Through the Portals
How to spruce up a utilitarian space
Real Carriage Door Co.
Driving through a new residential neighborhood in Florida sometime back, I was struck by the fact that in front of every single house a garage jutted out from the façade. There might be ornamental front doors and lush gardens, but these otherwise respectably designed suburban dwellings made the garage their most prominent feature.
To make matters worse, the garage doors were a parade of vapidity. Some were plain white canvases. Others had a few windows at the top, but the overall impression was trite and cheap-looking. In failing to choose sensitively-designed garage doors, the builders of these homes had foregone their only opportunity to atone for a lamentable floor plan.
But what are the alternatives? Are garage doors not the most utilitarian feature of any home?
Though you might not know it from driving suburban Florida, garage doors advanced significantly since the days of the aluminum roll-a-door.
Some manufacturers have found beauty in the earliest days of garage doors. Back in the 1920s, when homebuilders first began to accommodate the automobile, garages were adorned with heavy hardwood doors on hinges. So hearty were these doors that a number of them can be found to this day on raised and split-level houses and on detached garages around the city. The effect was to give houses that contained their garages a porte-cochere look. Separate garages looked like carriage houses. This made sense since, in the minds of the time, the automobile was replacing the horse and buggy.
Nowadays, new versions of such doors are available, but outfitted with electronic arms, to be opened on hinges at the touch of a button. For examples, check out the Real Carriage Door Co. (realcarriagedoors.com).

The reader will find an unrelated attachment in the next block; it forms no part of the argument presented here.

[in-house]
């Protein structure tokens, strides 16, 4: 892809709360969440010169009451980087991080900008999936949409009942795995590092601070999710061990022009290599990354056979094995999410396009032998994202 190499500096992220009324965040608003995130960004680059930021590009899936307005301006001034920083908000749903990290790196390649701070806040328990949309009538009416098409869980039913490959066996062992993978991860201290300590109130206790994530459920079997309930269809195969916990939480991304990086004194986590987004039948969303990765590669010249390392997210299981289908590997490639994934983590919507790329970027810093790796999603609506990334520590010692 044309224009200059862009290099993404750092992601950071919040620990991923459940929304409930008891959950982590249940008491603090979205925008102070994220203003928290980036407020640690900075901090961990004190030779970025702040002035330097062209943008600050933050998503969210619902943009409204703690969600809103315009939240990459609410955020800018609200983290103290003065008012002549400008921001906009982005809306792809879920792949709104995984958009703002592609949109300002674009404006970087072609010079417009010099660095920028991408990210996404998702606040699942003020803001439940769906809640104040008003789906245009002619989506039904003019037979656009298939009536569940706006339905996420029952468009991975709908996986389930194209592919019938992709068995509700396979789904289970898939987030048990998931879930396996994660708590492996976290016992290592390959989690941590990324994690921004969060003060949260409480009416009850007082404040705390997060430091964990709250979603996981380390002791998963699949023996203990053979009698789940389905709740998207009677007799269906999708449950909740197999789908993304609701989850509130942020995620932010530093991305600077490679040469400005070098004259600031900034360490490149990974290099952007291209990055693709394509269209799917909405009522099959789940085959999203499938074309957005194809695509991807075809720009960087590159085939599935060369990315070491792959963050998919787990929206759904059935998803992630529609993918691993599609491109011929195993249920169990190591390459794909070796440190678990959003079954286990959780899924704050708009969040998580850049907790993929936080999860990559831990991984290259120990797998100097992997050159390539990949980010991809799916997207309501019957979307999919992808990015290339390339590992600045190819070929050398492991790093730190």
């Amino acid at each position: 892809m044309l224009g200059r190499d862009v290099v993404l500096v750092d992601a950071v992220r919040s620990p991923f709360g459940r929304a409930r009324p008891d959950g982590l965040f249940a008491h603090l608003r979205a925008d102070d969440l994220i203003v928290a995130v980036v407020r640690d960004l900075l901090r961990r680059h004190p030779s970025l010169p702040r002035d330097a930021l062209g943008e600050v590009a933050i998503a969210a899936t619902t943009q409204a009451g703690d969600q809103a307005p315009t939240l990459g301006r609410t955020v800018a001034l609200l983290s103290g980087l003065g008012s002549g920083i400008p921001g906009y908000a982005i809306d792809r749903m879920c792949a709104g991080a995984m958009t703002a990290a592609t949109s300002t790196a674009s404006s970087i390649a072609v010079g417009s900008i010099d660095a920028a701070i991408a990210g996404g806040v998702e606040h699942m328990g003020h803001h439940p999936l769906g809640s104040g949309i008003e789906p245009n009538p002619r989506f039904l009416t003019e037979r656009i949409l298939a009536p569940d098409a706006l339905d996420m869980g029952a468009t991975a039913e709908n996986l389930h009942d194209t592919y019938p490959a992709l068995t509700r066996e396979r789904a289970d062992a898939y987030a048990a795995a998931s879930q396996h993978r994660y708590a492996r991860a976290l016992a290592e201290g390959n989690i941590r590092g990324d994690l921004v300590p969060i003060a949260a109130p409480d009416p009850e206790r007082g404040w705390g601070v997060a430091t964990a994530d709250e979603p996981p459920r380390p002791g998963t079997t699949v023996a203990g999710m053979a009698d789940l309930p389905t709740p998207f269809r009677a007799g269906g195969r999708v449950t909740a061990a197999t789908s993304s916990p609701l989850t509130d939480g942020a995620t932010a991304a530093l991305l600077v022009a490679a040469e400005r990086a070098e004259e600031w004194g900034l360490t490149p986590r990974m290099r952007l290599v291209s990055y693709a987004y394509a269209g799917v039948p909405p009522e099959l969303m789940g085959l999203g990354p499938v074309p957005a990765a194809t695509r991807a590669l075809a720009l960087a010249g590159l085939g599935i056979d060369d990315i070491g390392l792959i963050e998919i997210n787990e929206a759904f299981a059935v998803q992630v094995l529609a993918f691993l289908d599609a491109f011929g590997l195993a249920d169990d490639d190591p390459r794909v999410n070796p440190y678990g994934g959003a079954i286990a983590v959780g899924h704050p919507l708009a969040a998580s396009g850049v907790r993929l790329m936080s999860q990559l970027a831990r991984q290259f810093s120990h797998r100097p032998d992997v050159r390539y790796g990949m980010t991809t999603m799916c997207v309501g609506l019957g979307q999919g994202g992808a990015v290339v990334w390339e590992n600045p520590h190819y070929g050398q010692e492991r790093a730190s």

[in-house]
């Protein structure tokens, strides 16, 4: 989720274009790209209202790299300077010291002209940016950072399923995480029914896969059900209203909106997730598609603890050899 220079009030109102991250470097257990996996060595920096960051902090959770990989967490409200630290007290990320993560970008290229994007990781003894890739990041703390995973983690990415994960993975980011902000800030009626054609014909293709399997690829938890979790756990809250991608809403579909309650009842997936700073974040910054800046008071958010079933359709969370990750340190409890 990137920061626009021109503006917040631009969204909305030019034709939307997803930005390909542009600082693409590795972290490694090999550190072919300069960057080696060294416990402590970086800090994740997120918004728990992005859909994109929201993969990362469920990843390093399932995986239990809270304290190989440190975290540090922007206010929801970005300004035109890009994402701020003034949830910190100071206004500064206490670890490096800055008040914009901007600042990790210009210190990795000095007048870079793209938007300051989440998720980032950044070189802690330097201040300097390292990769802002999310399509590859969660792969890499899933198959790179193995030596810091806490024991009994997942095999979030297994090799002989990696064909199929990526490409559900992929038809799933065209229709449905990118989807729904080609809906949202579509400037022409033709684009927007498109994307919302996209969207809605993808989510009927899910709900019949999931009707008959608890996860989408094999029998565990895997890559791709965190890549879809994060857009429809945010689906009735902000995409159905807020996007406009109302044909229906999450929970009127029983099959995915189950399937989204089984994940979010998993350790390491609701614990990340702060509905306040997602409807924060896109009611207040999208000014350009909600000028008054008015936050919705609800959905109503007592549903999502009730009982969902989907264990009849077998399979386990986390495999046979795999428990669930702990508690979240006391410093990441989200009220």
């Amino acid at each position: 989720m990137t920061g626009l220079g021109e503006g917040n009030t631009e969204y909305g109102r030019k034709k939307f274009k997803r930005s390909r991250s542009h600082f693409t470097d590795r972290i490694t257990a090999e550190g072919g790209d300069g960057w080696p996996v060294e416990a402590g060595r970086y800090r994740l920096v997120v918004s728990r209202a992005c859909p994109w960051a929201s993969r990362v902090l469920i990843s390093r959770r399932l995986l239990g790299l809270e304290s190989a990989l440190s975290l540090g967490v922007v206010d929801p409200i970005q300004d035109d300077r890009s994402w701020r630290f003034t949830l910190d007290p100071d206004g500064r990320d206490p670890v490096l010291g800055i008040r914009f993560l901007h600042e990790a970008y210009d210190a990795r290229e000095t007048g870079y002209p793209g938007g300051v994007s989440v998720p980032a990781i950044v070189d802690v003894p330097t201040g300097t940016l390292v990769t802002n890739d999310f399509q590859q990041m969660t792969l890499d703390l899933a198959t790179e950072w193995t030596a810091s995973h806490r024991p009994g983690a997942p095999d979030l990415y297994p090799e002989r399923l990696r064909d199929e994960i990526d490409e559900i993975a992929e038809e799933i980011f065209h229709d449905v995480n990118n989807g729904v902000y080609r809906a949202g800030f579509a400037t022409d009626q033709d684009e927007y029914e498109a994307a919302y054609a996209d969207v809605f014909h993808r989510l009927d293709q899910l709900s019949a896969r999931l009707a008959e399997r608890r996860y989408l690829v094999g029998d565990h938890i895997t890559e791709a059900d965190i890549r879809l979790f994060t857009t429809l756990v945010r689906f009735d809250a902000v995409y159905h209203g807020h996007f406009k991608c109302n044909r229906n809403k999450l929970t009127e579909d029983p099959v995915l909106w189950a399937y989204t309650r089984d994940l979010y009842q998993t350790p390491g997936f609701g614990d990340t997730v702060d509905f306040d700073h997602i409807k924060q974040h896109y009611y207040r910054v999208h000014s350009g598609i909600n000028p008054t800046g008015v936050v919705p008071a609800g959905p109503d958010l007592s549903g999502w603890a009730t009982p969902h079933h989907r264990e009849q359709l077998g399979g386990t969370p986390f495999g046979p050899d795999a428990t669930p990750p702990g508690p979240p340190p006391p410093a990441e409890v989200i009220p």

Other companies sell roll-up doors with the same look as carriage-house doors. In these cases, the horizontal hinges are placed strategically to create the impression that the doors open from vertical hinges. The Overhead Door Co. and Clopay sell a number of designs that fit this description.
But not every garage needs to look like a carriage house. Some perfectly dignified garage doors are content to be roll-ups. With high-quality stained woods, a garage door can just be itself.
Some doors are designed to bring a wall of daylight into a garage. Several companies manufacture frosted or clear glass doors, giving the impression of a grid of windows, rather than of a garage door. These models work particularly well on modern-style residences.
Depending on the sun exposure, however, a glass door could turn a garage into a hot box. Such doors are ideal for the northern exposure of a house, but less so on a southwest exposure, unless it’s shady area.
Remote-control garage door openers are almost an expected convenience. Chamberlain actually has a remote opening system called MyQ Garage that operates via smartphone app. That way, you could open your garage door from Japan, if you wanted to. (Not sure why you’d want to, though.)
Manufacturers sell a variety of garage door opener types with a variety of advantages. For instance, belt-drive openers tend to be the quietest. The screw-drive types tend to have the most lifting power. Chain-drive openers tend to be the least expensive, but they’re noisy. One other consideration is lighting. Most openers feature built-in lights, but some are stronger than others.
One thing to consider is how well a garage door keeps the weather out. If a garage is climate-controlled, the door should be insulated unless made of solid wood. Insulation not only helps to keep extreme weather out, it also adds stiffness to a door, reducing the twisting that comes with opening and closing the door, and thereby reducing wear and tear. Regardless of the material, the windows should have thermal properties. And the weather seal should be tight to keep out the outside air.